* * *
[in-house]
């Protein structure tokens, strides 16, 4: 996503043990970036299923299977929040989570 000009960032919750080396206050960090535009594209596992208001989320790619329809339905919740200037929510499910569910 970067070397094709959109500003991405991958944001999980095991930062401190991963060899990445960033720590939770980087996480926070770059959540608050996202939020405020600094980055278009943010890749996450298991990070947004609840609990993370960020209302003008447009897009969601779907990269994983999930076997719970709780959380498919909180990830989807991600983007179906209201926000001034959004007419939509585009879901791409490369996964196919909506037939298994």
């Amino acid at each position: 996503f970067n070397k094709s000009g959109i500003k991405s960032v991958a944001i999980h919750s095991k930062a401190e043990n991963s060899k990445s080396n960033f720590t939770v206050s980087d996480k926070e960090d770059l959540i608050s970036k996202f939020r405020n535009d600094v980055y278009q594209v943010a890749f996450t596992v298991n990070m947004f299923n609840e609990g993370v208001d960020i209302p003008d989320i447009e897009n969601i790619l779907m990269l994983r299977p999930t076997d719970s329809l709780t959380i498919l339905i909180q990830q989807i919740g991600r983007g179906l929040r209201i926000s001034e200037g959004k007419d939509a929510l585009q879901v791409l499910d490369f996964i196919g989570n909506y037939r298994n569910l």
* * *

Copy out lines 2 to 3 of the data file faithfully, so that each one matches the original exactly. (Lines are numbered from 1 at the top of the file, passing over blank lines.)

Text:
């Protein structure tokens, strides 16, 4: 996503043990970036299923299977929040989570 000009960032919750080396206050960090535009594209596992208001989320790619329809339905919740200037929510499910569910 970067070397094709959109500003991405991958944001999980095991930062401190991963060899990445960033720590939770980087996480926070770059959540608050996202939020405020600094980055278009943010890749996450298991990070947004609840609990993370960020209302003008447009897009969601779907990269994983999930076997719970709780959380498919909180990830989807991600983007179906209201926000001034959004007419939509585009879901791409490369996964196919909506037939298994």
């Amino acid at each position: 996503f970067n070397k094709s000009g959109i500003k991405s960032v991958a944001i999980h919750s095991k930062a401190e043990n991963s060899k990445s080396n960033f720590t939770v206050s980087d996480k926070e960090d770059l959540i608050s970036k996202f939020r405020n535009d600094v980055y278009q594209v943010a890749f996450t596992v298991n990070m947004f299923n609840e609990g993370v208001d960020i209302p003008d989320i447009e897009n969601i790619l779907m990269l994983r299977p999930t076997d719970s329809l709780t959380i498919l339905i909180q990830q989807i919740g991600r983007g179906l929040r209201i926000s001034e200037g959004k007419d939509a929510l585009q879901v791409l499910d490369f996964i196919g989570n909506y037939r298994n569910l």